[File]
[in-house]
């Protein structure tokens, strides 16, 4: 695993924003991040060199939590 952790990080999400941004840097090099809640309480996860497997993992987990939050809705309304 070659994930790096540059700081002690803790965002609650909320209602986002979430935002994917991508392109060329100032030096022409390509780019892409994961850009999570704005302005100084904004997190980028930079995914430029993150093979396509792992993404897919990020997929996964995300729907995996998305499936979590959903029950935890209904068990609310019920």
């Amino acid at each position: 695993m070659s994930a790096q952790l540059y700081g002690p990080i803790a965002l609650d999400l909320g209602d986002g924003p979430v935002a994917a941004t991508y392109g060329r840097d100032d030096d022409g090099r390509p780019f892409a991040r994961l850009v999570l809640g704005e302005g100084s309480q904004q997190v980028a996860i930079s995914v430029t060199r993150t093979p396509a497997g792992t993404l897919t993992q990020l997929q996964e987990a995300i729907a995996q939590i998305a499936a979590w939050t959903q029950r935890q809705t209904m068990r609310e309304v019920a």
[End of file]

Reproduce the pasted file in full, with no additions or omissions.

[in-house]
């Protein structure tokens, strides 16, 4: 695993924003991040060199939590 952790990080999400941004840097090099809640309480996860497997993992987990939050809705309304 070659994930790096540059700081002690803790965002609650909320209602986002979430935002994917991508392109060329100032030096022409390509780019892409994961850009999570704005302005100084904004997190980028930079995914430029993150093979396509792992993404897919990020997929996964995300729907995996998305499936979590959903029950935890209904068990609310019920």
């Amino acid at each position: 695993m070659s994930a790096q952790l540059y700081g002690p990080i803790a965002l609650d999400l909320g209602d986002g924003p979430v935002a994917a941004t991508y392109g060329r840097d100032d030096d022409g090099r390509p780019f892409a991040r994961l850009v999570l809640g704005e302005g100084s309480q904004q997190v980028a996860i930079s995914v430029t060199r993150t093979p396509a497997g792992t993404l897919t993992q990020l997929q996964e987990a995300i729907a995996q939590i998305a499936a979590w939050t959903q029950r935890q809705t209904m068990r609310e309304v019920a």